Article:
AbstractAs a former colony of the UK, Kenya inherited its current regulatory framework of directors from the UK. Since the regulatory framework was inherited, it has not been modified in any way to reflect the circumstances of the country. This thesis assesses the suitability of the current regulatory framework of directors to Kenya by examining the extent to which the regulation of directors facilitates commercial activity and enables delivery of benefits to companies. This is assessed by analysing whether: • The rules properly regulate the key relationship between directors and shareholders. • The rules are easy to understand. • Important areas of general law should be codified. • Company directors should have non-statutory guidance to their duties and responsibilities. • Directors are properly appointed; directors have regard for their duties. • Shareholders have adequate means of enforcing liability against miscreant directors. • Self-regulation by directors would be effective. • There are enough safeguards to regulate directors of parastatals.1 • The current disqualification regime in Kenya is effective. This thesis demonstrates that the Kenyan regulatory framework relating to directors is weak, outdated, and a morass of complexity which causes much uncertainty. This thesis establishes: the objectives of commercial laws still exist from colonial times and, thus, do not conform with the present day's commercial activities; the power of shareholders to control directors is minimal; the ineffectiveness of local and international regulatory framework of directors has affected the performance of companies; corruption affects the well-being of both corporate entities and the economy of the country; the application of subjective rather than objective standards to assess the liability of directors is ineffective; the corporate and collective nature of the company makes it difficult for shareholders to enforce liability against errant directors; that parastatals have performed poorly due to inadequate managerial performance of directors; the disqualification regime needs to be more stringent in order to deter miscreant directors. It is the contention of this thesis that reforms of the current regulations are required in order to achieve a framework which is modern, effective, transparent, straightforward and easy to understand. Whilst it seeks to make recommendations for a regulatory framework tailored to local circumstances, it also draws from developments in the UK and other Commonwealth countries, which would facilitate enterprise, fair dealing, accountability, balance the interests of business with those of shareholders and stakeholders, and contribute to the growth of the national economy.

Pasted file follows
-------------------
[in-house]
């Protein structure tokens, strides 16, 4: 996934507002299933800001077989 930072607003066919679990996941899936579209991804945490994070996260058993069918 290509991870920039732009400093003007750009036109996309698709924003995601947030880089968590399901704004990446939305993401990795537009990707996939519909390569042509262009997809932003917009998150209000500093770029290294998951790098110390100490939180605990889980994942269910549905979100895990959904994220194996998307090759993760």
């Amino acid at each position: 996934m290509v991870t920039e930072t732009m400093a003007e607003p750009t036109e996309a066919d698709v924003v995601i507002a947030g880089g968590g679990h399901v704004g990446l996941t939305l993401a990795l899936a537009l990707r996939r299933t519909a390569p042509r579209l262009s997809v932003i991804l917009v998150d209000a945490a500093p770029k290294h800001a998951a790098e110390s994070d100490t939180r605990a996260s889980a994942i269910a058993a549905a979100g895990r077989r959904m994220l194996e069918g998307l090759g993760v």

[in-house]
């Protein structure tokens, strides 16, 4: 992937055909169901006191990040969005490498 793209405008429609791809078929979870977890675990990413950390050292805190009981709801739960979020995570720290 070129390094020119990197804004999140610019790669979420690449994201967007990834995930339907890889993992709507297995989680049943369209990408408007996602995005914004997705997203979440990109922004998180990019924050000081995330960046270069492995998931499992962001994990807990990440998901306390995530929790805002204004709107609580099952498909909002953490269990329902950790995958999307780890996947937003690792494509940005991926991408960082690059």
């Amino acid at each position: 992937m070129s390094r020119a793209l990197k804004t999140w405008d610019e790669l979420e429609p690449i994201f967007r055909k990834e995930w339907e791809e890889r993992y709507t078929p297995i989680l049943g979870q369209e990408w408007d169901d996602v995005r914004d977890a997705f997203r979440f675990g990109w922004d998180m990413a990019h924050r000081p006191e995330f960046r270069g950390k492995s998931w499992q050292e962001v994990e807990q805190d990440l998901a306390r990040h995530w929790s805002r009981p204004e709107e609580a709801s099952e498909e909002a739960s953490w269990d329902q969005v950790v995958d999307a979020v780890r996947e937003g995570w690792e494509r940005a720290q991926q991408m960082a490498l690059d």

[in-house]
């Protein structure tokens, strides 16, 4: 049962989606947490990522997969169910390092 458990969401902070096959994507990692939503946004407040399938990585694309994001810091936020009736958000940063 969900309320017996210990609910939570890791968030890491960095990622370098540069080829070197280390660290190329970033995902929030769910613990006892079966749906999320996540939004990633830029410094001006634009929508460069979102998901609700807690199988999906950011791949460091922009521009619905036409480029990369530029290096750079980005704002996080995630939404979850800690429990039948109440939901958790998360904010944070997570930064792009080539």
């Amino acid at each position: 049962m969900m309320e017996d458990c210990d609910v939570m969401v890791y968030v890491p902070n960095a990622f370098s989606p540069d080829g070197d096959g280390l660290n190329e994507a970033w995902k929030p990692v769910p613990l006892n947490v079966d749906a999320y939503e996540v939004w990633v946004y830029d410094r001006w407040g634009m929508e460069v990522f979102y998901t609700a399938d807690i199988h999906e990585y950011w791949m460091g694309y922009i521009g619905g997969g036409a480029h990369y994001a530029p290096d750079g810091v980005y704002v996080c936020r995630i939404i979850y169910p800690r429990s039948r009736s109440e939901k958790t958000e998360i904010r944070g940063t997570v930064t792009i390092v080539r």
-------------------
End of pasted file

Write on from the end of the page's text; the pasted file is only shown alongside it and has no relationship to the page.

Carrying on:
PublisherUniversity of Wolverhampton
TypeThesis or dissertation
DescriptionA thesis submitted in partial fulfilment of the requirements of the University of Wolverhampton for the degree of Doctor of Philosophy
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